After running ourselves off our feet with tourism in Paris, we decided to adopt a “directed-moseying” approach to our 2 days in Barcelona in which we would head in the general direction of Barcelona’s note-worthy places without pushing ourselves to visit every site. In the morning, we began strolling down La Rambla, beginning near our hotel at the Mirador de Colón. We watched rows of merchants setting up their displays in the early sun. We passed through Catalunya square and into the Gothic quarter where there was a Christmas market set-up outside Barcelona Cathedral, which had everything from dancing mechanical Santas to Biblical paintings. We sat in the Cathedral for a little while to listen to the Sunday service. We couldn’t understand it, of course, but the lovely sound of the priest orating in passionate Spanish set against the backdrop of the Cathedral’s stunning interior made it a wonderful experience.
We jumped on the metro to explore Parc Guell, after which we headed back to a hip, yet unassuming little restaurant where we had stopped for coffee earlier and enjoyed beer and pizza. As the sun set, we walked towards Fountain of Montjuïc, which we never did manage to find, but it didn’t seem to matter at all.
And just like that our 3 months in Europe was up.
Perhaps because so many of my family members are British, I’ve always felt at home in England. The next morning, as our plane descended into London, I felt like I was returning to a familiar environment rather than entering into another foreign one. It turned out that the UK border control does not reciprocate my feelings of warmth. Workaway can be kind of a grey area for immigration in some countries because although it’s unpaid, there are always suspicions that money is involved under the table. I’ve been advised to always say that we’re “staying with friends” if we’re ever questioned – which is not entirely untrue. In France, customs greeted us with barely a glance and a quick stamp of our passports; UK customs, however, greeted us with a barrage of questions: “Why are you doing so much traveling at once? What are you going to be doing in the UK?” As well as statements that I wasn’t sure if I was supposed to respond to: “3 months is a long time to be in the UK; I don’t think the Schengen area will let you re-enter after 3 months here without going back to Canada first.”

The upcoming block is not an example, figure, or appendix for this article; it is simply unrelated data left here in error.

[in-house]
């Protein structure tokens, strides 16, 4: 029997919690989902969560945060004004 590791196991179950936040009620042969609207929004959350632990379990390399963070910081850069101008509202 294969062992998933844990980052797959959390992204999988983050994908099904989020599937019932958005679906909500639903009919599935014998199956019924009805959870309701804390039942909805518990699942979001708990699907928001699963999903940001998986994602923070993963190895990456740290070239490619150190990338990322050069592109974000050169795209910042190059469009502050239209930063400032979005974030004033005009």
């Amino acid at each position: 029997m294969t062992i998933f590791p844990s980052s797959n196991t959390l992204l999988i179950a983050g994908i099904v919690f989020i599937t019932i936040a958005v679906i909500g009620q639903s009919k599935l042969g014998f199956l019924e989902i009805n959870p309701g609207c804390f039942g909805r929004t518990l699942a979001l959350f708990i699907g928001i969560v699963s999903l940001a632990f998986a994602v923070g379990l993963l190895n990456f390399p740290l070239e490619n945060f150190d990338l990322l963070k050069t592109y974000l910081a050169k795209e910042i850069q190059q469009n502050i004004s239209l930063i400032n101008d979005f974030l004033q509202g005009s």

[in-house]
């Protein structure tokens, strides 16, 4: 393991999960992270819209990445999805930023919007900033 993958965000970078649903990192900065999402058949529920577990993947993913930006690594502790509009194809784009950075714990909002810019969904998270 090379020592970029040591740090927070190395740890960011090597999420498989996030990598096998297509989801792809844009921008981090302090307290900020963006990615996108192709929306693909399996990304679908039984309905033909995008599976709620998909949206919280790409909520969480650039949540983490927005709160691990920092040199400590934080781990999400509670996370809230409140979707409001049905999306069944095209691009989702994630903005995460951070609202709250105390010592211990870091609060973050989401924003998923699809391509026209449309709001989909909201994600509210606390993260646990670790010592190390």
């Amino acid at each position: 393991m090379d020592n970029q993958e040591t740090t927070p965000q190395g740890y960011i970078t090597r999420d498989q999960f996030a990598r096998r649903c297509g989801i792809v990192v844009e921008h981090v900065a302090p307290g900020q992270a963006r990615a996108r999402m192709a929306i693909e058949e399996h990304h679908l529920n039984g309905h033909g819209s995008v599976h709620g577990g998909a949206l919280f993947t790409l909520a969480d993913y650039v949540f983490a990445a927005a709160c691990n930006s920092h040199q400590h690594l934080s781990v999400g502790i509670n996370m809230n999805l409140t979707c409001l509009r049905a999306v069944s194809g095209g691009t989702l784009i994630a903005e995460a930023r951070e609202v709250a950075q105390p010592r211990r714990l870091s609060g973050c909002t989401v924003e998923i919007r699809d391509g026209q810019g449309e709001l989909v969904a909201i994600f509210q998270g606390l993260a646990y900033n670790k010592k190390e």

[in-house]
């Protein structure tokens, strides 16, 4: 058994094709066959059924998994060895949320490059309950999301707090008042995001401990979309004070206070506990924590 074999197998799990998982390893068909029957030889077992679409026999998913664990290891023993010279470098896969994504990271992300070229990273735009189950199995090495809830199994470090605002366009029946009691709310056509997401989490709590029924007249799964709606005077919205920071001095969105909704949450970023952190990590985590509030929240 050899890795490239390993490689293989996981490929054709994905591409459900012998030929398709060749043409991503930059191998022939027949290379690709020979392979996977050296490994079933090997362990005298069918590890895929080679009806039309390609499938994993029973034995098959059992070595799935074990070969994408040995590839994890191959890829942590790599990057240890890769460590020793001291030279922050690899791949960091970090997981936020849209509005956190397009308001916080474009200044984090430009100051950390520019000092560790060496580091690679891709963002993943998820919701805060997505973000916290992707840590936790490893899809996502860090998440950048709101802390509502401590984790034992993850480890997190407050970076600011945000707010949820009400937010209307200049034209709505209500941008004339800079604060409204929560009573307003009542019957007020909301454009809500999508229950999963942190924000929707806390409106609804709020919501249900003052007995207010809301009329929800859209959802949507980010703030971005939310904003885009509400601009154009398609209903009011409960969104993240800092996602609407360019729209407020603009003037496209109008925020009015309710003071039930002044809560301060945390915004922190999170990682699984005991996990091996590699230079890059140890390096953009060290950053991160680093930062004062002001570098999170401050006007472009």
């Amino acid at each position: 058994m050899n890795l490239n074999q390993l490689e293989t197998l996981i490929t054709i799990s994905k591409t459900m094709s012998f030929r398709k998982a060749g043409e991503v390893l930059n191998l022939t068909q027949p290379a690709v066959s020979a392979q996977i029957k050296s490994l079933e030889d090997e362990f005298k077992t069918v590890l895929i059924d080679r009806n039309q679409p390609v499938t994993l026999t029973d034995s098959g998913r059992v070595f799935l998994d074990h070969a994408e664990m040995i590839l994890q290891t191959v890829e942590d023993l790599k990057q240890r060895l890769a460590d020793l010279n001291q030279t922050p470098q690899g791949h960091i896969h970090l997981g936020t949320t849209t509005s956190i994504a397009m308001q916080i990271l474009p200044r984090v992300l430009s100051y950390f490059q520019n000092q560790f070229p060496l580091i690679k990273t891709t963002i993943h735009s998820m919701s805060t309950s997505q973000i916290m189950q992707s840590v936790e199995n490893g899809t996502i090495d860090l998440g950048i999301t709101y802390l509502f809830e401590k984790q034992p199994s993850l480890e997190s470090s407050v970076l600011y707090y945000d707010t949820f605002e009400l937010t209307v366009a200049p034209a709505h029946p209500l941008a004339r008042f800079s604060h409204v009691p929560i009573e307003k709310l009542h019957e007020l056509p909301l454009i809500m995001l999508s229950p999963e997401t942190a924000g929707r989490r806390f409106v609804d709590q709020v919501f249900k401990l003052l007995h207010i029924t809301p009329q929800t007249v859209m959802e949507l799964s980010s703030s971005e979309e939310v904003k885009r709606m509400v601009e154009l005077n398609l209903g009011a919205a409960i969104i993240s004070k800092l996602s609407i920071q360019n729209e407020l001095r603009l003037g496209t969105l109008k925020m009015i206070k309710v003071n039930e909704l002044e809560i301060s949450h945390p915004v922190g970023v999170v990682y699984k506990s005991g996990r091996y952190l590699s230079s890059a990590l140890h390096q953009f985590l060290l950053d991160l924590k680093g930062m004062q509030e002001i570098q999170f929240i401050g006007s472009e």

We were detained in customs for over an hour, with our hopes of going into the UK steadily declining with each skeptical question and raised eyebrow. We were suspended in some kind of strange limbo, watching other travelers passing the customs booths and walking freely into the long hallway beyond – walking into England – and wondering if we would soon be among them or not. I was not in any way ready to be sent home. Against all odds, the customs officer seemed placated by our pleading eyes and hopeful answers and along with one last warning to “have clearer plans in the future”, I heard the satisfying smack of the entry stamp on both of our passports. It seems like it’s been a long time since I’ve had clear plans about the future.
We were in a daze as we reached our hotel in Manchester, stunned by the knowledge that had we answered a few questions differently we could easily not be where we were at that moment. There had never been a more appropriate time for a drink. We found a local bar; the kind of place where all the patrons stare when you walk in because they’re only used to seeing other regulars. We were starving and the bar didn’t serve food, but the bartender generously allowed us to bring in food from the Chinese take-away restaurant next door. We were soon back in the bar, munching on our fried rice, drinking pints and listening to “Bittersweet Symphony” over the sound system. People drunk on a Monday? Chinese food? 90s music? I think I’m going to like it in Britain.